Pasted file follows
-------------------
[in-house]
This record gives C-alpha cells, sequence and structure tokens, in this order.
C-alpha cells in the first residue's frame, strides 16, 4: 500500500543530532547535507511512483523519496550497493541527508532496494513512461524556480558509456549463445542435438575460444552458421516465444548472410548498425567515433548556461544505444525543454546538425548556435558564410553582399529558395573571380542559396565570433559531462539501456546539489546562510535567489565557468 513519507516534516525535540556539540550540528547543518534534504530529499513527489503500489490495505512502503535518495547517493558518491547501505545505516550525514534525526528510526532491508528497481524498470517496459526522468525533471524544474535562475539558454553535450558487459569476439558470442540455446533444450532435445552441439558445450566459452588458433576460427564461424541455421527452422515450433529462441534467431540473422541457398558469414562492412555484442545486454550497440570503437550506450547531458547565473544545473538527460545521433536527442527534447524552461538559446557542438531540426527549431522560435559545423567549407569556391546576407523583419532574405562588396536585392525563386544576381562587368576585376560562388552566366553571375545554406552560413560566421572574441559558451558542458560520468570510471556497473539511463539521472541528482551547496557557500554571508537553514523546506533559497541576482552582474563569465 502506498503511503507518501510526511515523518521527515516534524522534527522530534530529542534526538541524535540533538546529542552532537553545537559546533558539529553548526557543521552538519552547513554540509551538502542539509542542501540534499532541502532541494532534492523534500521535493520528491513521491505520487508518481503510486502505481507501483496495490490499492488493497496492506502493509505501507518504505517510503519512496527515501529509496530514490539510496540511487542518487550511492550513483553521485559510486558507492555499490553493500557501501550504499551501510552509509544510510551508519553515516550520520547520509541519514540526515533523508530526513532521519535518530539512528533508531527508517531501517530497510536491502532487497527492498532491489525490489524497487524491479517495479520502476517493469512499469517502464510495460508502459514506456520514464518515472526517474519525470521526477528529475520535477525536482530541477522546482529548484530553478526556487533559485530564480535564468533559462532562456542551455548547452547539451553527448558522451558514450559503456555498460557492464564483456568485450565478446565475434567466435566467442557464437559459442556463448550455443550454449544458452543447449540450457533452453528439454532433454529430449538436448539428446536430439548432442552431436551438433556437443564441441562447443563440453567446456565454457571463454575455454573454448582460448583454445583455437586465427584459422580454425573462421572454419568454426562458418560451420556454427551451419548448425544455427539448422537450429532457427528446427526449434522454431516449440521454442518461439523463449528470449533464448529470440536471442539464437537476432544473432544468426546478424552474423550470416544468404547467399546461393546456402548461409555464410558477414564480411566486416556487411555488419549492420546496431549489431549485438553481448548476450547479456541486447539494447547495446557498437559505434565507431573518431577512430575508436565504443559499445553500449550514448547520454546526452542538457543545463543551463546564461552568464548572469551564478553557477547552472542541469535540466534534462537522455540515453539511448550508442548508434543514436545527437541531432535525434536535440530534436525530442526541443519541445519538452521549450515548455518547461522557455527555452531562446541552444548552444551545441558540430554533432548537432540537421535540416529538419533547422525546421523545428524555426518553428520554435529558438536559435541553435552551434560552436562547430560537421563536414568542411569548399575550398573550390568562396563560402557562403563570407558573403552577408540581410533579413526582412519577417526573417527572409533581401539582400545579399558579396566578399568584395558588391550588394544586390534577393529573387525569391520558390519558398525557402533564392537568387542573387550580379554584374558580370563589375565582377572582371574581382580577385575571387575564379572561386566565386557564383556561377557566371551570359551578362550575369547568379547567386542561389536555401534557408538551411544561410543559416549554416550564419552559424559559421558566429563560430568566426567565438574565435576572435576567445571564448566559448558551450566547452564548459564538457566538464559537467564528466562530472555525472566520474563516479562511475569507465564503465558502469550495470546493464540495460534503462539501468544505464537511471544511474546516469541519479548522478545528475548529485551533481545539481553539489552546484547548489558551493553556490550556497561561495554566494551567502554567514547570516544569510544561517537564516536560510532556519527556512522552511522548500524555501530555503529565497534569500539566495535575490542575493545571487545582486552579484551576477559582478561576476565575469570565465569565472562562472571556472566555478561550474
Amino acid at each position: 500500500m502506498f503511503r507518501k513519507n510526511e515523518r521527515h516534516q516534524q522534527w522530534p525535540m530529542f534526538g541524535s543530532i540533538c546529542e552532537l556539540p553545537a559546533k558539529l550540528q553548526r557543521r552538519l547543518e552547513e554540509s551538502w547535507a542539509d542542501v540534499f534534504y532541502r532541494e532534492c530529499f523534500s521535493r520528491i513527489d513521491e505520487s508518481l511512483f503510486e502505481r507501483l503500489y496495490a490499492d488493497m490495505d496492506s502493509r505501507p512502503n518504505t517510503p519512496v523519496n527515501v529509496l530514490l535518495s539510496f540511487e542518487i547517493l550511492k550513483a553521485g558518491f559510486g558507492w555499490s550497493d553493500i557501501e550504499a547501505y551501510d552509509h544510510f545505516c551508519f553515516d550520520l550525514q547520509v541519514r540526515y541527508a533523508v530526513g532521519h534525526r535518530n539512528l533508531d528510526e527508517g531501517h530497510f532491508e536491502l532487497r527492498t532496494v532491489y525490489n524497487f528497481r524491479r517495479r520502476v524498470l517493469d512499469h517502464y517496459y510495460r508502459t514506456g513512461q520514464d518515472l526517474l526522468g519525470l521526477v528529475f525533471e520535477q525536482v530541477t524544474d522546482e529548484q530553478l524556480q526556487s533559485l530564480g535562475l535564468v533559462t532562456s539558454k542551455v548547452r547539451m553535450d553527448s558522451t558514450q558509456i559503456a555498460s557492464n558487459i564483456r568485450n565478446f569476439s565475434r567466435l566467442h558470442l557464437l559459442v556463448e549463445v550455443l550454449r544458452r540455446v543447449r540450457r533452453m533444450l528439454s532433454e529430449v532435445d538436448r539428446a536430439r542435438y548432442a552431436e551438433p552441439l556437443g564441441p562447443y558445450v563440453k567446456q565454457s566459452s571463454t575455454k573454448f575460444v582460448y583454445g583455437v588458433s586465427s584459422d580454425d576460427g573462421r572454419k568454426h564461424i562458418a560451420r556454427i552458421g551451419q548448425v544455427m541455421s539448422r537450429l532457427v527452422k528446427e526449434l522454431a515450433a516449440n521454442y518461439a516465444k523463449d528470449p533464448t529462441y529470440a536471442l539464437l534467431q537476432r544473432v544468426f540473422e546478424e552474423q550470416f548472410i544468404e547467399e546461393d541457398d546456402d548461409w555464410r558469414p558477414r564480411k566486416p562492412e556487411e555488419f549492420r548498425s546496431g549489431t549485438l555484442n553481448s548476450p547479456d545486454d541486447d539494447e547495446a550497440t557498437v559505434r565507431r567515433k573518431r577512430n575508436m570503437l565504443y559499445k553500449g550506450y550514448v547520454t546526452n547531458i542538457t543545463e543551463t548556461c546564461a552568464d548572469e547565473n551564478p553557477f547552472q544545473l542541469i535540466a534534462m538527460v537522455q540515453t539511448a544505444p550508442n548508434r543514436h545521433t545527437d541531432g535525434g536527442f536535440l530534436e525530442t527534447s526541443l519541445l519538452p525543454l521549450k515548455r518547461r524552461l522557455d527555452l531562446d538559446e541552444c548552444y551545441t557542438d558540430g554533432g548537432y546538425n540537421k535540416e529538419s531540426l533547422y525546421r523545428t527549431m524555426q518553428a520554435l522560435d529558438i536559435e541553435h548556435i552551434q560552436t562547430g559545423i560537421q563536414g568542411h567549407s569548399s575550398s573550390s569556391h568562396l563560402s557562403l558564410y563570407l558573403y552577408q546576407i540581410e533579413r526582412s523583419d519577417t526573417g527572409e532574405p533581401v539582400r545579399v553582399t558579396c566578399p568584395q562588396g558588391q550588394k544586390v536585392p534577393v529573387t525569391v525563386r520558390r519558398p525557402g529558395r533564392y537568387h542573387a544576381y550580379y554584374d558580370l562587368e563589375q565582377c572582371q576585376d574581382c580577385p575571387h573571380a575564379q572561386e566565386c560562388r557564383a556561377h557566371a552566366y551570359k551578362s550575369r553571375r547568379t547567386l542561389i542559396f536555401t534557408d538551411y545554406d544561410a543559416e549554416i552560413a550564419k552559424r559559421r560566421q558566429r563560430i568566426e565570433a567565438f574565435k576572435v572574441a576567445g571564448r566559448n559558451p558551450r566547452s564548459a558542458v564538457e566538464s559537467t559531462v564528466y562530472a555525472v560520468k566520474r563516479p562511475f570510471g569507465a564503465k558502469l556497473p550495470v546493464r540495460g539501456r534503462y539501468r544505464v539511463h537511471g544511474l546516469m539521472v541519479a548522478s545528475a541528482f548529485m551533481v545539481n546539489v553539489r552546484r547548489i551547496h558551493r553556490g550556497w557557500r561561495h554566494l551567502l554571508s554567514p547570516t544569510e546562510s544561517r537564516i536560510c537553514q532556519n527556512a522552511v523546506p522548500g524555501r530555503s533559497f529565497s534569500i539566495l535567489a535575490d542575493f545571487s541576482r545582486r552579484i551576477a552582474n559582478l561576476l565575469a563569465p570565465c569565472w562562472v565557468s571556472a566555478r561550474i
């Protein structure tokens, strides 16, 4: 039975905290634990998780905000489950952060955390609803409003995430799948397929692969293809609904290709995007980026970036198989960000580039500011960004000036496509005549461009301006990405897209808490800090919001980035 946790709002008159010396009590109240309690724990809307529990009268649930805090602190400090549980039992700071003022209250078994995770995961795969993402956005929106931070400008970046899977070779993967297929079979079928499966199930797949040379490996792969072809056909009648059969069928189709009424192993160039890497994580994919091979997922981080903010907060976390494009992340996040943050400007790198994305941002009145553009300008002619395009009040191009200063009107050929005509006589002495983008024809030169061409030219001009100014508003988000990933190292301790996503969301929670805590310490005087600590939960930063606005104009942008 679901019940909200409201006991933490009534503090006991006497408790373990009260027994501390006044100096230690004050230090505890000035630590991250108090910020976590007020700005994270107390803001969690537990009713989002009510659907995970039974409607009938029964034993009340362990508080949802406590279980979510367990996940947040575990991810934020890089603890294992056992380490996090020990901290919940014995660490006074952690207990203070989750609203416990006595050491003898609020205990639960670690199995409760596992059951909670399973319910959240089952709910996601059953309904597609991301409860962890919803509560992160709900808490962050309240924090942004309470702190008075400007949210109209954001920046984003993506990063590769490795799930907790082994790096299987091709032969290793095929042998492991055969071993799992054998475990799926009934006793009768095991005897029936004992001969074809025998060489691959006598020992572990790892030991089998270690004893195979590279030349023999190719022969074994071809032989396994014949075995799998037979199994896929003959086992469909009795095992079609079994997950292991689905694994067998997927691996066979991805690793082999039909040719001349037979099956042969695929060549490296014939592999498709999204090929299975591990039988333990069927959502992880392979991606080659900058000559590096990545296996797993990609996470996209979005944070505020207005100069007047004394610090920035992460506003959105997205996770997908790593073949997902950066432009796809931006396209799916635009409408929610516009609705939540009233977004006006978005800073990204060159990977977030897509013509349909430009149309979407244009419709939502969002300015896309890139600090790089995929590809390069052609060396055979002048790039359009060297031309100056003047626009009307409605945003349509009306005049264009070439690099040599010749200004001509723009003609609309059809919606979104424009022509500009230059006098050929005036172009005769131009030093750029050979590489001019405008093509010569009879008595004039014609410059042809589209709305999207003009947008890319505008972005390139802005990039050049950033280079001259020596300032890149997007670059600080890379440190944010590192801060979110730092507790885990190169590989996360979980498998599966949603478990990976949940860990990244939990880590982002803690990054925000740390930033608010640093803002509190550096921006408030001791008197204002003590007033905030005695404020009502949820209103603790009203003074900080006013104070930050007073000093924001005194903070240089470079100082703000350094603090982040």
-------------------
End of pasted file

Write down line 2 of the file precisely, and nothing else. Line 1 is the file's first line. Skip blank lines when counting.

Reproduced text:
This record gives C-alpha cells, sequence and structure tokens, in this order.